Red River: North Dakota Sees Record Flood Levels
The states of North Dakota (center left), South Dakota (bottom left) and Minnesota (right) in the USA as well as the southern part of Canada’s Manitoba (top left) and Ontario (top right) provinces are all visible here. Lake Superior shows its southwestern tip in the upper right corner.
Recently, North Dakota, Minnesota and Manitoba have all been affected by high water levels in the Red River. The Fargo-Moorhead area in North Dakota saw record flood levels.
The flood is a result of saturated and frozen ground, Spring snowmelt exacerbated by additional rain and snow storms, and virtually flat terrain.
Unlike the vast majority of rivers in the United States, the Red River flows northward, which means melting snow and river ice, as well as runoff from its tributaries, often create ice dams, which cause the river to overflow. The valley is essentially flat, leading to overland flooding, with no high ground on which to take refuge.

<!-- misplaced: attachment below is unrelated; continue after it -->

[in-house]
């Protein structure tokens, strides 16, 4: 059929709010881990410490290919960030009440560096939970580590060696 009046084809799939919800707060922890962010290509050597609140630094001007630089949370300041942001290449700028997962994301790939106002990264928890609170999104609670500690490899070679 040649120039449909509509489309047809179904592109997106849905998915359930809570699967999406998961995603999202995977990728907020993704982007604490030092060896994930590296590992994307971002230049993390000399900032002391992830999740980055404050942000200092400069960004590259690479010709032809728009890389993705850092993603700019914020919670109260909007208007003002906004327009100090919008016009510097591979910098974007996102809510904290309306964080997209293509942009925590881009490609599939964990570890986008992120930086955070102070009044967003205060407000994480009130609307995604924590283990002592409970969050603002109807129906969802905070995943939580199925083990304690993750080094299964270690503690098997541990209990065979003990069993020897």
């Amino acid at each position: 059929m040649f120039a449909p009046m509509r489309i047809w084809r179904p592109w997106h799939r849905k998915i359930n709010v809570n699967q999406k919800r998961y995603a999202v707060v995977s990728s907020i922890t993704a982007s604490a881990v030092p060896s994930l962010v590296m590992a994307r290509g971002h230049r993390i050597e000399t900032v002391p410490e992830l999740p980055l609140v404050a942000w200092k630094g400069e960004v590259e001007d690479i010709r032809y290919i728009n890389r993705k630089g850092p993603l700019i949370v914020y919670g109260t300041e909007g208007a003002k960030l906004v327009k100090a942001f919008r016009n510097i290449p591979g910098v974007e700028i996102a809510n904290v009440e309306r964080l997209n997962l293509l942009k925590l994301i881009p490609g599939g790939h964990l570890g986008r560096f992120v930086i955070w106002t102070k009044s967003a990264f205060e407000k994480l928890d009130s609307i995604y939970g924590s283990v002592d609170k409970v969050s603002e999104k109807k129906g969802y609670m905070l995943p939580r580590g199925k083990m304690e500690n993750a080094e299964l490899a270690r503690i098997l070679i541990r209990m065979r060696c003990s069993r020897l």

The river crest was originally predicted to reach a level of near 43 feet (13 m) at Fargo by March 29, although the river in fact crested at 40.82 feet (12.44 m) at 12:15 a.m. March 28, and started a slow decline. The river continued to rise to the north as the crest moved downstream.
Other climate-related factors also influenced the flooding: ground which was already saturated when it froze at the onset of winter, melting snow which could not be absorbed by the frozen ground, and additional precipitation from a rain storm on March 22 and a later snowstorm.
A low-pressure area caused the rain storm on March 22 and by March 25 a total of 15 to 25 cm (6 to 10 inches) fell in the Winnipeg area, and 20 to 30 cm (8 to 12 inches) in southern Manitoba. In northeastern North Dakota and northwestern Minnesota, around 8 inches of snow accumulated from the same storm.